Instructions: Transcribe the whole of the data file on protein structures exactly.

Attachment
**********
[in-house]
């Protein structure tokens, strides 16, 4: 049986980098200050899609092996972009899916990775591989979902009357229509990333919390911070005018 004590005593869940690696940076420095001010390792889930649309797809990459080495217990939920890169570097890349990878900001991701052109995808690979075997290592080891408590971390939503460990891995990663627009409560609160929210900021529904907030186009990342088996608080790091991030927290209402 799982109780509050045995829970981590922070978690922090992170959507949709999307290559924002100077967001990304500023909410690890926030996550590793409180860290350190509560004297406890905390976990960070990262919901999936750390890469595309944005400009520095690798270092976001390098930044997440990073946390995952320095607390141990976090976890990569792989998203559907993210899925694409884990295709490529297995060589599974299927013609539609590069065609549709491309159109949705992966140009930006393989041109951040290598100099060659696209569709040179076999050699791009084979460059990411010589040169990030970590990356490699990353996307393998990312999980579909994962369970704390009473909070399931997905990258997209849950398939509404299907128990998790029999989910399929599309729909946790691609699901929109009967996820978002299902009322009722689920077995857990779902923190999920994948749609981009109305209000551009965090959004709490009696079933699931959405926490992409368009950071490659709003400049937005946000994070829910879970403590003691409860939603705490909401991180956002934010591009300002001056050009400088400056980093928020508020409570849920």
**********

[in-house]
């Protein structure tokens, strides 16, 4: 049986980098200050899609092996972009899916990775591989979902009357229509990333919390911070005018 004590005593869940690696940076420095001010390792889930649309797809990459080495217990939920890169570097890349990878900001991701052109995808690979075997290592080891408590971390939503460990891995990663627009409560609160929210900021529904907030186009990342088996608080790091991030927290209402 799982109780509050045995829970981590922070978690922090992170959507949709999307290559924002100077967001990304500023909410690890926030996550590793409180860290350190509560004297406890905390976990960070990262919901999936750390890469595309944005400009520095690798270092976001390098930044997440990073946390995952320095607390141990976090976890990569792989998203559907993210899925694409884990295709490529297995060589599974299927013609539609590069065609549709491309159109949705992966140009930006393989041109951040290598100099060659696209569709040179076999050699791009084979460059990411010589040169990030970590990356490699990353996307393998990312999980579909994962369970704390009473909070399931997905990258997209849950398939509404299907128990998790029999989910399929599309729909946790691609699901929109009967996820978002299902009322009722689920077995857990779902923190999920994948749609981009109305209000551009965090959004709490009696079933699931959405926490992409368009950071490659709003400049937005946000994070829910879970403590003691409860939603705490909401991180956002934010591009300002001056050009400088400056980093928020508020409570849920």